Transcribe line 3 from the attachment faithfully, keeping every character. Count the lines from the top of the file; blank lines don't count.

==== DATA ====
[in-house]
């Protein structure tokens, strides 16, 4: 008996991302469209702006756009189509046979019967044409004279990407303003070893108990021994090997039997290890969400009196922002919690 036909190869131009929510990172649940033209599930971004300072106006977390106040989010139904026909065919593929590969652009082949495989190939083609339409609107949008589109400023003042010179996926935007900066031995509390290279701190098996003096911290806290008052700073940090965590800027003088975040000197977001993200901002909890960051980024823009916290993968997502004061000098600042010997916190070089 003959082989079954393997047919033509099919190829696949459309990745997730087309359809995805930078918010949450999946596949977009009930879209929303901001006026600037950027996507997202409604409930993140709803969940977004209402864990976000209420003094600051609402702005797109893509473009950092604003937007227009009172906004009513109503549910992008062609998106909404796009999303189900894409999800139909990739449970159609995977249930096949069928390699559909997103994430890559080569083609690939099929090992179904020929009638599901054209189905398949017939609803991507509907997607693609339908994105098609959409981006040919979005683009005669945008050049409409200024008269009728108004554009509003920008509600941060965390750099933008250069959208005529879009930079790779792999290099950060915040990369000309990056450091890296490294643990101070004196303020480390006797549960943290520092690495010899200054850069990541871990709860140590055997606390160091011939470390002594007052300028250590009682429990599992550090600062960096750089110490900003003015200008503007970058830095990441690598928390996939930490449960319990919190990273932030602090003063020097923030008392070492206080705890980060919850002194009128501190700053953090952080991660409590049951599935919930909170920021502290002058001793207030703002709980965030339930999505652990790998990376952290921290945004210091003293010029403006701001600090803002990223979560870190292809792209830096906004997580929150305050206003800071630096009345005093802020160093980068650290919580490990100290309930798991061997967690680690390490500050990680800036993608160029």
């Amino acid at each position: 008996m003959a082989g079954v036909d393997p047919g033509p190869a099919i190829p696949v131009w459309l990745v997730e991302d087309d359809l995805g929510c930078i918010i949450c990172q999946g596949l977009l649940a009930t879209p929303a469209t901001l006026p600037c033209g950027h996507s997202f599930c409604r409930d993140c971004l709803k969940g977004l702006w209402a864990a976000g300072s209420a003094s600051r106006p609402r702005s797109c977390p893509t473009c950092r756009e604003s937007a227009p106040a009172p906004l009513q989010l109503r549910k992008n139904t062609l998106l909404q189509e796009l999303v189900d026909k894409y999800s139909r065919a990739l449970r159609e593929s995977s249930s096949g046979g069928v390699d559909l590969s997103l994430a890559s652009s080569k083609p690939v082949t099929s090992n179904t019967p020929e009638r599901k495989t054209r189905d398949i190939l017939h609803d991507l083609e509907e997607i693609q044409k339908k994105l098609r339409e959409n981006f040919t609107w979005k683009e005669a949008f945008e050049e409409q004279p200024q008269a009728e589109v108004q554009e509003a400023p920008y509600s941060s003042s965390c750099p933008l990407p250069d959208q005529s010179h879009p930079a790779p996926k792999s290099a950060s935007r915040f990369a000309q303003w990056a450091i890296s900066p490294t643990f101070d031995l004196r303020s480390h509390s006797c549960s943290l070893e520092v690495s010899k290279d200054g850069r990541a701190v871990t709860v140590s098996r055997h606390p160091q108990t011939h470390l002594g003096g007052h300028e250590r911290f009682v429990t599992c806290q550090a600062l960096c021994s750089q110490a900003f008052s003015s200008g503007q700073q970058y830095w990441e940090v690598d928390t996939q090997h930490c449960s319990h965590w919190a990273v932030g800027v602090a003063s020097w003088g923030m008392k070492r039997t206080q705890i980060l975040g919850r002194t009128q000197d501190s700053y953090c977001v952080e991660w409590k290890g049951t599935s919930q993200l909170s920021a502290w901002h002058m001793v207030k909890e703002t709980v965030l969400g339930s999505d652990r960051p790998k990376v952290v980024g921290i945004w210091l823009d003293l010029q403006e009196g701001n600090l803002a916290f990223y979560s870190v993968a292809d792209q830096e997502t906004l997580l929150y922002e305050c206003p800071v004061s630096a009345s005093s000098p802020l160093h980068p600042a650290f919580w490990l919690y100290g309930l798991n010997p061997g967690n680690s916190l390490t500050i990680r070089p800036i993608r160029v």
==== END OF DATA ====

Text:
């Amino acid at each position: 008996m003959a082989g079954v036909d393997p047919g033509p190869a099919i190829p696949v131009w459309l990745v997730e991302d087309d359809l995805g929510c930078i918010i949450c990172q999946g596949l977009l649940a009930t879209p929303a469209t901001l006026p600037c033209g950027h996507s997202f599930c409604r409930d993140c971004l709803k969940g977004l702006w209402a864990a976000g300072s209420a003094s600051r106006p609402r702005s797109c977390p893509t473009c950092r756009e604003s937007a227009p106040a009172p906004l009513q989010l109503r549910k992008n139904t062609l998106l909404q189509e796009l999303v189900d026909k894409y999800s139909r065919a990739l449970r159609e593929s995977s249930s096949g046979g069928v390699d559909l590969s997103l994430a890559s652009s080569k083609p690939v082949t099929s090992n179904t019967p020929e009638r599901k495989t054209r189905d398949i190939l017939h609803d991507l083609e509907e997607i693609q044409k339908k994105l098609r339409e959409n981006f040919t609107w979005k683009e005669a949008f945008e050049e409409q004279p200024q008269a009728e589109v108004q554009e509003a400023p920008y509600s941060s003042s965390c750099p933008l990407p250069d959208q005529s010179h879009p930079a790779p996926k792999s290099a950060s935007r915040f990369a000309q303003w990056a450091i890296s900066p490294t643990f101070d031995l004196r303020s480390h509390s006797c549960s943290l070893e520092v690495s010899k290279d200054g850069r990541a701190v871990t709860v140590s098996r055997h606390p160091q108990t011939h470390l002594g003096g007052h300028e250590r911290f009682v429990t599992c806290q550090a600062l960096c021994s750089q110490a900003f008052s003015s200008g503007q700073q970058y830095w990441e940090v690598d928390t996939q090997h930490c449960s319990h965590w919190a990273v932030g800027v602090a003063s020097w003088g923030m008392k070492r039997t206080q705890i980060l975040g919850r002194t009128q000197d501190s700053y953090c977001v952080e991660w409590k290890g049951t599935s919930q993200l909170s920021a502290w901002h002058m001793v207030k909890e703002t709980v965030l969400g339930s999505d652990r960051p790998k990376v952290v980024g921290i945004w210091l823009d003293l010029q403006e009196g701001n600090l803002a916290f990223y979560s870190v993968a292809d792209q830096e997502t906004l997580l929150y922002e305050c206003p800071v004061s630096a009345s005093s000098p802020l160093h980068p600042a650290f919580w490990l919690y100290g309930l798991n010997p061997g967690n680690s916190l390490t500050i990680r070089p800036i993608r160029v």